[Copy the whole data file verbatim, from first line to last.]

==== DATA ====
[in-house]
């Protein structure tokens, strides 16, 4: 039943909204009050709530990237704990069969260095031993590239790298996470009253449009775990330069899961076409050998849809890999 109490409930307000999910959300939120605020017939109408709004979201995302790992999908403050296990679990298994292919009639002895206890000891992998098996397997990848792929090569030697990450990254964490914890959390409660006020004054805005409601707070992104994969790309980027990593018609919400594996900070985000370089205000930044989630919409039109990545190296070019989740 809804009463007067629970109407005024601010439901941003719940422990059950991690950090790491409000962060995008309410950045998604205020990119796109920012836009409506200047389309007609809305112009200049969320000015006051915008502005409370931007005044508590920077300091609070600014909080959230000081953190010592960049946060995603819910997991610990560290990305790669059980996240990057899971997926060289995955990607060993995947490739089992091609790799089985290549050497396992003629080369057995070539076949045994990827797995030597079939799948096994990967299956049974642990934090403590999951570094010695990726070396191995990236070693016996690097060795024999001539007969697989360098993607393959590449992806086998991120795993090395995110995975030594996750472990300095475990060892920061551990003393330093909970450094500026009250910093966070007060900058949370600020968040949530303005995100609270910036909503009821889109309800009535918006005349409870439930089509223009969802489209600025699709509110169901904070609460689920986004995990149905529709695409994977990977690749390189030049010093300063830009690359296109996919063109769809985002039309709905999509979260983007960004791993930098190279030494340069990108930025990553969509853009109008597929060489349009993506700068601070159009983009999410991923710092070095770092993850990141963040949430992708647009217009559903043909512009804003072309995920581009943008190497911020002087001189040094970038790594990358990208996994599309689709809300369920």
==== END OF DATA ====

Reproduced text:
[in-house]
């Protein structure tokens, strides 16, 4: 039943909204009050709530990237704990069969260095031993590239790298996470009253449009775990330069899961076409050998849809890999 109490409930307000999910959300939120605020017939109408709004979201995302790992999908403050296990679990298994292919009639002895206890000891992998098996397997990848792929090569030697990450990254964490914890959390409660006020004054805005409601707070992104994969790309980027990593018609919400594996900070985000370089205000930044989630919409039109990545190296070019989740 809804009463007067629970109407005024601010439901941003719940422990059950991690950090790491409000962060995008309410950045998604205020990119796109920012836009409506200047389309007609809305112009200049969320000015006051915008502005409370931007005044508590920077300091609070600014909080959230000081953190010592960049946060995603819910997991610990560290990305790669059980996240990057899971997926060289995955990607060993995947490739089992091609790799089985290549050497396992003629080369057995070539076949045994990827797995030597079939799948096994990967299956049974642990934090403590999951570094010695990726070396191995990236070693016996690097060795024999001539007969697989360098993607393959590449992806086998991120795993090395995110995975030594996750472990300095475990060892920061551990003393330093909970450094500026009250910093966070007060900058949370600020968040949530303005995100609270910036909503009821889109309800009535918006005349409870439930089509223009969802489209600025699709509110169901904070609460689920986004995990149905529709695409994977990977690749390189030049010093300063830009690359296109996919063109769809985002039309709905999509979260983007960004791993930098190279030494340069990108930025990553969509853009109008597929060489349009993506700068601070159009983009999410991923710092070095770092993850990141963040949430992708647009217009559903043909512009804003072309995920581009943008190497911020002087001189040094970038790594990358990208996994599309689709809300369920």